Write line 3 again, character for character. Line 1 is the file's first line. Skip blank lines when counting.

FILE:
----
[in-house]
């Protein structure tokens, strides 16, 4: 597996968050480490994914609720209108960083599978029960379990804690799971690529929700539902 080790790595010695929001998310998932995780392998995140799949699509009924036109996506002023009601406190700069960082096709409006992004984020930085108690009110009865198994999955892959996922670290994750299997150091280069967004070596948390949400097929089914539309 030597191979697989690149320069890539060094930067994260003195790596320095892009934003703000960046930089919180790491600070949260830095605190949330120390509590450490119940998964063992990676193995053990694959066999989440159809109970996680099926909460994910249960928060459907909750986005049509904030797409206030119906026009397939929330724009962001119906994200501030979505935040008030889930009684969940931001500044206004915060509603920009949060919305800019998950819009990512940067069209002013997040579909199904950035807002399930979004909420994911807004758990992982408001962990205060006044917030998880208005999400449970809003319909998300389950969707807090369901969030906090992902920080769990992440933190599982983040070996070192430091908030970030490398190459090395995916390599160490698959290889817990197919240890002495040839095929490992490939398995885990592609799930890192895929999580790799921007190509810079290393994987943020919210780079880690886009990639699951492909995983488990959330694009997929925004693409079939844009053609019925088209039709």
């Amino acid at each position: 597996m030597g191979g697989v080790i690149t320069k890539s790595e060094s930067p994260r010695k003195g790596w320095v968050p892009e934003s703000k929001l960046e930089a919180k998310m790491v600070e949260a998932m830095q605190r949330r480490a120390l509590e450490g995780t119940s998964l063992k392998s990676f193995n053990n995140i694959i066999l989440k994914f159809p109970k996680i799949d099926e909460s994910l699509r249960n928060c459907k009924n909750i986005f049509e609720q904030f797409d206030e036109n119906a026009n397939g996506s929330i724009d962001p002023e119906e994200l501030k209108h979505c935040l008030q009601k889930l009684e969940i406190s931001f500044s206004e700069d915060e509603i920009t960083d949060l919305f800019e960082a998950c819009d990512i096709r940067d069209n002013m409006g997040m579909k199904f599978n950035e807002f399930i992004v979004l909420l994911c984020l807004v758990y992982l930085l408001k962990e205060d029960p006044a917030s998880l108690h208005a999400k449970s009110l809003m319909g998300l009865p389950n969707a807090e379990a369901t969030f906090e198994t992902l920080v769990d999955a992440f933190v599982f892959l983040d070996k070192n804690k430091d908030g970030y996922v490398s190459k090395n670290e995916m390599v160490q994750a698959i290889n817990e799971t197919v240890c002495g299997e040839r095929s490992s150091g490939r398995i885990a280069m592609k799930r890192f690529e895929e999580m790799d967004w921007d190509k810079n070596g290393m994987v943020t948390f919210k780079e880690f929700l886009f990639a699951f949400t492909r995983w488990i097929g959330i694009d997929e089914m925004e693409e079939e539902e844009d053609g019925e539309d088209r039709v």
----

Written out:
């Amino acid at each position: 597996m030597g191979g697989v080790i690149t320069k890539s790595e060094s930067p994260r010695k003195g790596w320095v968050p892009e934003s703000k929001l960046e930089a919180k998310m790491v600070e949260a998932m830095q605190r949330r480490a120390l509590e450490g995780t119940s998964l063992k392998s990676f193995n053990n995140i694959i066999l989440k994914f159809p109970k996680i799949d099926e909460s994910l699509r249960n928060c459907k009924n909750i986005f049509e609720q904030f797409d206030e036109n119906a026009n397939g996506s929330i724009d962001p002023e119906e994200l501030k209108h979505c935040l008030q009601k889930l009684e969940i406190s931001f500044s206004e700069d915060e509603i920009t960083d949060l919305f800019e960082a998950c819009d990512i096709r940067d069209n002013m409006g997040m579909k199904f599978n950035e807002f399930i992004v979004l909420l994911c984020l807004v758990y992982l930085l408001k962990e205060d029960p006044a917030s998880l108690h208005a999400k449970s009110l809003m319909g998300l009865p389950n969707a807090e379990a369901t969030f906090e198994t992902l920080v769990d999955a992440f933190v599982f892959l983040d070996k070192n804690k430091d908030g970030y996922v490398s190459k090395n670290e995916m390599v160490q994750a698959i290889n817990e799971t197919v240890c002495g299997e040839r095929s490992s150091g490939r398995i885990a280069m592609k799930r890192f690529e895929e999580m790799d967004w921007d190509k810079n070596g290393m994987v943020t948390f919210k780079e880690f929700l886009f990639a699951f949400t492909r995983w488990i097929g959330i694009d997929e089914m925004e693409e079939e539902e844009d053609g019925e539309d088209r039709v």